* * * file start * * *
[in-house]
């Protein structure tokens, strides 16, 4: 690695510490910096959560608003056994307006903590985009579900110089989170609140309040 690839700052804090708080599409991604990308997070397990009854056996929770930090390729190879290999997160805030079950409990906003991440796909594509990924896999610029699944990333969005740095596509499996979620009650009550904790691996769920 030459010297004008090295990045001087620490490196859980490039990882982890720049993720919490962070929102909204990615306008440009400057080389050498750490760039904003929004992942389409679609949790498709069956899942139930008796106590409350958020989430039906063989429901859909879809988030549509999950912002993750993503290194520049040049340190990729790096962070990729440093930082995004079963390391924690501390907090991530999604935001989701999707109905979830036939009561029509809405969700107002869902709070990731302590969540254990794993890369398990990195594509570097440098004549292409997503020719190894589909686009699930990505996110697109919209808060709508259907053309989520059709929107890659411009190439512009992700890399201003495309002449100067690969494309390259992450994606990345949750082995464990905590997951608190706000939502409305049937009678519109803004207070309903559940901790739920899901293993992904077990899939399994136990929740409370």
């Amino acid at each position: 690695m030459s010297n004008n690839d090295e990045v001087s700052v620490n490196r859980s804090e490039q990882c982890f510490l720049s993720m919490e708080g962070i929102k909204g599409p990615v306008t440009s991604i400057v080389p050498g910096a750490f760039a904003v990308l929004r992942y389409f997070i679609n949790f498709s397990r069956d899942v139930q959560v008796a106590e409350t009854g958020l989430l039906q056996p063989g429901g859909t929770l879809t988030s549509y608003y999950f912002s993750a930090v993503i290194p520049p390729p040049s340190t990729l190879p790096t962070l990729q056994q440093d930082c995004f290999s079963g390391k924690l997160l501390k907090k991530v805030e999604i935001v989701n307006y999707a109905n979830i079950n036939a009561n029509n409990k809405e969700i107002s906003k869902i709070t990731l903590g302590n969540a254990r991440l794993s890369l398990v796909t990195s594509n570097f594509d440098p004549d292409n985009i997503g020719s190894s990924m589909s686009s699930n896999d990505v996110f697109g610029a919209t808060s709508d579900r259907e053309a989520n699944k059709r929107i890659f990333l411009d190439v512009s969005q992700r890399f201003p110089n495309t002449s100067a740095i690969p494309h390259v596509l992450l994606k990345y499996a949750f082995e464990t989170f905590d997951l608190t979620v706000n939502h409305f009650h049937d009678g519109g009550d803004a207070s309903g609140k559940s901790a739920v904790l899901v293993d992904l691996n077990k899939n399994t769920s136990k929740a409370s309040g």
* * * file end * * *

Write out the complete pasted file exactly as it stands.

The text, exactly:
[in-house]
């Protein structure tokens, strides 16, 4: 690695510490910096959560608003056994307006903590985009579900110089989170609140309040 690839700052804090708080599409991604990308997070397990009854056996929770930090390729190879290999997160805030079950409990906003991440796909594509990924896999610029699944990333969005740095596509499996979620009650009550904790691996769920 030459010297004008090295990045001087620490490196859980490039990882982890720049993720919490962070929102909204990615306008440009400057080389050498750490760039904003929004992942389409679609949790498709069956899942139930008796106590409350958020989430039906063989429901859909879809988030549509999950912002993750993503290194520049040049340190990729790096962070990729440093930082995004079963390391924690501390907090991530999604935001989701999707109905979830036939009561029509809405969700107002869902709070990731302590969540254990794993890369398990990195594509570097440098004549292409997503020719190894589909686009699930990505996110697109919209808060709508259907053309989520059709929107890659411009190439512009992700890399201003495309002449100067690969494309390259992450994606990345949750082995464990905590997951608190706000939502409305049937009678519109803004207070309903559940901790739920899901293993992904077990899939399994136990929740409370």
């Amino acid at each position: 690695m030459s010297n004008n690839d090295e990045v001087s700052v620490n490196r859980s804090e490039q990882c982890f510490l720049s993720m919490e708080g962070i929102k909204g599409p990615v306008t440009s991604i400057v080389p050498g910096a750490f760039a904003v990308l929004r992942y389409f997070i679609n949790f498709s397990r069956d899942v139930q959560v008796a106590e409350t009854g958020l989430l039906q056996p063989g429901g859909t929770l879809t988030s549509y608003y999950f912002s993750a930090v993503i290194p520049p390729p040049s340190t990729l190879p790096t962070l990729q056994q440093d930082c995004f290999s079963g390391k924690l997160l501390k907090k991530v805030e999604i935001v989701n307006y999707a109905n979830i079950n036939a009561n029509n409990k809405e969700i107002s906003k869902i709070t990731l903590g302590n969540a254990r991440l794993s890369l398990v796909t990195s594509n570097f594509d440098p004549d292409n985009i997503g020719s190894s990924m589909s686009s699930n896999d990505v996110f697109g610029a919209t808060s709508d579900r259907e053309a989520n699944k059709r929107i890659f990333l411009d190439v512009s969005q992700r890399f201003p110089n495309t002449s100067a740095i690969p494309h390259v596509l992450l994606k990345y499996a949750f082995e464990t989170f905590d997951l608190t979620v706000n939502h409305f009650h049937d009678g519109g009550d803004a207070s309903g609140k559940s901790a739920v904790l899901v293993d992904l691996n077990k899939n399994t769920s136990k929740a409370s309040g």